Dissecting the writings and ideology of Andrew Sullivan

Christopher Badeaux at The New Ledger has a seriously devastating takedown of Andrew Sullivan, the likes I’ve never seen before. He covers Sullivan’s rampant hypocrisy, his various political “awakenings,” talks at length about Sullivan’s obsessions (like Sarah and Trig Palin, for example), and his famed hostility towards the Catholic Church for their stance on gay marriage – and then some.

Anyone who has followed Sullivan’s metamorphosis over the last several years from Clinton supporter to Bush supporter to Kerry supporter to now Obama supporter will recognize a lot of what’s written there, but some of it will be new as the writer reaches back more than just a few years on Sully’s writings.

That being said, if someone is desirous of writing a serious critique of a fellow writer, I don’t recommend the way in which it was done in this piece. It drips with sarcasm and venom, and isn’t very constructive. And I say this as someone who has criticized Sullivan myself over the years. Sullivans’ not always been this way, though, and I guess I still have a tiny (very tiny) soft spot for the writer he used to be. Back before Sullivan “went left” (again) pre-Bush and the gay marriage amendment push, I found him to be a good writer, capable of seeing both sides of an argument. In fact, before I started blogging, I was a fairly regular reader of his blog, and even emailed him once in disagreement about something he wrote – and he wrote me back and told me I made some fair points. But after Bush “declared war” (the left’s description) on gay marriage, Sullivan bailed quickly and he’s never looked back.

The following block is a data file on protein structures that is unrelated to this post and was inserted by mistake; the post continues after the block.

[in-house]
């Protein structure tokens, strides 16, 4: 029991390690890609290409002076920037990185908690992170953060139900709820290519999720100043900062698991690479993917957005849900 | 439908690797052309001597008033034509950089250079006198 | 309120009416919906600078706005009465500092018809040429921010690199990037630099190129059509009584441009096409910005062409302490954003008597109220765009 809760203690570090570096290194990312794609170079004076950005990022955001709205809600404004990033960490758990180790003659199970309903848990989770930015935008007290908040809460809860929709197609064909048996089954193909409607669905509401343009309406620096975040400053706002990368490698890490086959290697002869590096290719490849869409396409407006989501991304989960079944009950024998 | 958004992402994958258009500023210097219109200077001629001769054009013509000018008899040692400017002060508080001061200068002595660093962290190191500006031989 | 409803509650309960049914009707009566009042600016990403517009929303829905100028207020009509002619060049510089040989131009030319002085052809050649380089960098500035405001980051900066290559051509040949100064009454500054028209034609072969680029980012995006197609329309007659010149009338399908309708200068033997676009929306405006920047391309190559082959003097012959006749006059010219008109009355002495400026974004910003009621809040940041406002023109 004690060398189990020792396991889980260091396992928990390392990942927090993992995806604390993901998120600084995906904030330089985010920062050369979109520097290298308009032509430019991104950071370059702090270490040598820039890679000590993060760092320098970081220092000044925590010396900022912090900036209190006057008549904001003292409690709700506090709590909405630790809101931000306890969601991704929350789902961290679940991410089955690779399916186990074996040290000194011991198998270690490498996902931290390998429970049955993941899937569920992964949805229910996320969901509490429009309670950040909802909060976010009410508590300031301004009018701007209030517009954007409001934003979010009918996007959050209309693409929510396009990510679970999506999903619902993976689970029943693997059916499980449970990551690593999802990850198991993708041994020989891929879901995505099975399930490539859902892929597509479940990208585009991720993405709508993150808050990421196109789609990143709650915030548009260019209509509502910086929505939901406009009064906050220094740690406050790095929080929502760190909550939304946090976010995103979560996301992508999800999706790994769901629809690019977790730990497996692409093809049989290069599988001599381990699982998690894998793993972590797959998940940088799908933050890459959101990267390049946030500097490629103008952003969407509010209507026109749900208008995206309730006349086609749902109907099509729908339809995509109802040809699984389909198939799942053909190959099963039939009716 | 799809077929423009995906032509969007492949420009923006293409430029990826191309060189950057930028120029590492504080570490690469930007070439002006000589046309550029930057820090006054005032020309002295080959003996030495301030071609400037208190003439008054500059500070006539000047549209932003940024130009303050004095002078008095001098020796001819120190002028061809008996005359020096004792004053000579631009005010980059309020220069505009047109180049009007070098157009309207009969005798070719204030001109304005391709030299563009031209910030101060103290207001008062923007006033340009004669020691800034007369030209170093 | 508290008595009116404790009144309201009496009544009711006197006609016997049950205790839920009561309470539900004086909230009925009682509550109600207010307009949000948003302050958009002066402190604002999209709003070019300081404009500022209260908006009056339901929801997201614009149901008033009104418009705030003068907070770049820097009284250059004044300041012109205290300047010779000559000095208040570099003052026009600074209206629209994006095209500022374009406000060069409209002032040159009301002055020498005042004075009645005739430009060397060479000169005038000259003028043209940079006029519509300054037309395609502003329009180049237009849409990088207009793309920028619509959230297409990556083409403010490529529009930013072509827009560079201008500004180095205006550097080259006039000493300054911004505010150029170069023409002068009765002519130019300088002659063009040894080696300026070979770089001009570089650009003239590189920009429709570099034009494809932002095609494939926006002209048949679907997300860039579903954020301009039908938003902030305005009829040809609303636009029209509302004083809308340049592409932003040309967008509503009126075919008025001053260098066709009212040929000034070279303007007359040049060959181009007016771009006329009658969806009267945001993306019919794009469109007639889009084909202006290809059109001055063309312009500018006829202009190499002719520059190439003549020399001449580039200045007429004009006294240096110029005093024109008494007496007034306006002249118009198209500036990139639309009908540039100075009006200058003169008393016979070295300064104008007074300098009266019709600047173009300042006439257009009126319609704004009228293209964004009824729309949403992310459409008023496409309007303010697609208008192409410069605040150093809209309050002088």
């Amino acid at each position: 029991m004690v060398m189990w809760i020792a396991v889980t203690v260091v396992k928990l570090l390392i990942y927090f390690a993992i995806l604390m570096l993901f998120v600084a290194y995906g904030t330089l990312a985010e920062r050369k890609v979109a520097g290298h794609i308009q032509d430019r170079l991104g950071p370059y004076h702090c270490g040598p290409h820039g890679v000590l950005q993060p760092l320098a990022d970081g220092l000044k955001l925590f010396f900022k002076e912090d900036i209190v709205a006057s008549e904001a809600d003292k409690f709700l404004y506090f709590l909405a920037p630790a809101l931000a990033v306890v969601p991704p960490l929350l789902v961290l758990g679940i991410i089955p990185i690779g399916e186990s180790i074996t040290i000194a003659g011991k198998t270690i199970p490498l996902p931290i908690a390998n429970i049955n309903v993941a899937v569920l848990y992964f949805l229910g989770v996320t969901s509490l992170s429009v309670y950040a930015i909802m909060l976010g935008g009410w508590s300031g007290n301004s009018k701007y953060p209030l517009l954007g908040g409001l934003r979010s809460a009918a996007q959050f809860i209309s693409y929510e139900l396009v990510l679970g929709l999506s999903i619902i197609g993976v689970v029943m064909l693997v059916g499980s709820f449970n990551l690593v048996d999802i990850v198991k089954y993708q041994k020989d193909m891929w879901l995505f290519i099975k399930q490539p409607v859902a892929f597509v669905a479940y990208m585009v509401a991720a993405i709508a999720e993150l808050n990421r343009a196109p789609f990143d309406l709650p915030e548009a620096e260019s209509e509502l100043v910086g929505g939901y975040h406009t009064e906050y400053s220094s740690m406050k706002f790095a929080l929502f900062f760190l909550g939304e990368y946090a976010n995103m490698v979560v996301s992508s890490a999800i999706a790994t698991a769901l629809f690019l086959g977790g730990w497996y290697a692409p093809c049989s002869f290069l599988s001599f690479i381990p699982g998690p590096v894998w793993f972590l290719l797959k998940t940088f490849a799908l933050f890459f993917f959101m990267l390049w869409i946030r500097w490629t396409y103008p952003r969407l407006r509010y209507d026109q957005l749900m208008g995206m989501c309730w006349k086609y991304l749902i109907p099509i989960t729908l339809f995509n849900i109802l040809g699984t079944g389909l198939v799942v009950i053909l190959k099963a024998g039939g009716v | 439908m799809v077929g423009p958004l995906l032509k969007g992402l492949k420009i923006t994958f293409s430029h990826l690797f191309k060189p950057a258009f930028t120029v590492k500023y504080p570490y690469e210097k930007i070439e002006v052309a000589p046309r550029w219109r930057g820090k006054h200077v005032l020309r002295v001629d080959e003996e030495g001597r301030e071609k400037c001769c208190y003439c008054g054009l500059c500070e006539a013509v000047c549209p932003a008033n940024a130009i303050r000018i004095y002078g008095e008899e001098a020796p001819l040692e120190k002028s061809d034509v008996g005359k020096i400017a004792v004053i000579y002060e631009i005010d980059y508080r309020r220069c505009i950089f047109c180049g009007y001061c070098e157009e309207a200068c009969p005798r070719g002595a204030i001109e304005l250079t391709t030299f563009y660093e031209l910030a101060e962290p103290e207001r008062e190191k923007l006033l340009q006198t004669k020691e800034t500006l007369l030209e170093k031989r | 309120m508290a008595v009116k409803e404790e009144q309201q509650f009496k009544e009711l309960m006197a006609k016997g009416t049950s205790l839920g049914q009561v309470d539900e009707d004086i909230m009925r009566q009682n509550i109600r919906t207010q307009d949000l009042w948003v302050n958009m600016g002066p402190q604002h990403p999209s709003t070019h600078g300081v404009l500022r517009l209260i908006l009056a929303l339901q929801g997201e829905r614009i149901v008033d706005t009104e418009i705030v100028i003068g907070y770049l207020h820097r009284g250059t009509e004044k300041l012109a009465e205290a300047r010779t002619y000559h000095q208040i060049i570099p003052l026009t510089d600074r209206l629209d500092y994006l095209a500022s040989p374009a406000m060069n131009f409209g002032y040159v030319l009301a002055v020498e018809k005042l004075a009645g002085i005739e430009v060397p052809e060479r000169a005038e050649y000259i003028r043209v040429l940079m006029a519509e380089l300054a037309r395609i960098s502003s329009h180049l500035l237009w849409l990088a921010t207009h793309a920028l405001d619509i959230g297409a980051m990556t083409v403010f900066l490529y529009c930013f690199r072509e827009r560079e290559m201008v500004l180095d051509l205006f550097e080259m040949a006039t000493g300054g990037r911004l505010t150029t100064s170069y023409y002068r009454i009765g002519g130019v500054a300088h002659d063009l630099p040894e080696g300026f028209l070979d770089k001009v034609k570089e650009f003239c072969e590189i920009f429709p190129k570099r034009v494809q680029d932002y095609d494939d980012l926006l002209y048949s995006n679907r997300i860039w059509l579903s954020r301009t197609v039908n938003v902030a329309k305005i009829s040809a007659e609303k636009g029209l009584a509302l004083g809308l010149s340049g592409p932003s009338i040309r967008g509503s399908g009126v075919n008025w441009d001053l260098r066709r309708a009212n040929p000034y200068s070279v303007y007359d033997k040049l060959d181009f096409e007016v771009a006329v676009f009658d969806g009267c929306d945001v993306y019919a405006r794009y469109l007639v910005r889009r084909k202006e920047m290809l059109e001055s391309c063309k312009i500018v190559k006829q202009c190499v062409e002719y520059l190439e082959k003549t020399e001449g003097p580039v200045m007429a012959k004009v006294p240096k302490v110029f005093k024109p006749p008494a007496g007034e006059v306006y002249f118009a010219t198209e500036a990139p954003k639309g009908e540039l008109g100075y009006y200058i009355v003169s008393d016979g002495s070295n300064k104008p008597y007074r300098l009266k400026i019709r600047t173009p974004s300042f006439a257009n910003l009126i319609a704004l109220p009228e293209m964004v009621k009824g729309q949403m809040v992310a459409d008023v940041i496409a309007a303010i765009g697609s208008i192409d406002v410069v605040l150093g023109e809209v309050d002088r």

But I digress.

The types of serious writer criticisms (more than just something written off the cuff) I prefer are more often than not constructive in nature (exception!), much like we saw at National Review after Kathleen Parker decided she despised Sarah Palin and social/Christian conservatives. They – for the most part – took a lot less time to write, a lot less webspace, and got to the point rather than ripping the criticized writer a new a*******. That’s what this critique of Sullivan ideally would have looked like to me. I mean, with everything that is going on in the world, is it worth it to devote the level of time I suspect it took to write this detailed critique of Sullivan in the first place?

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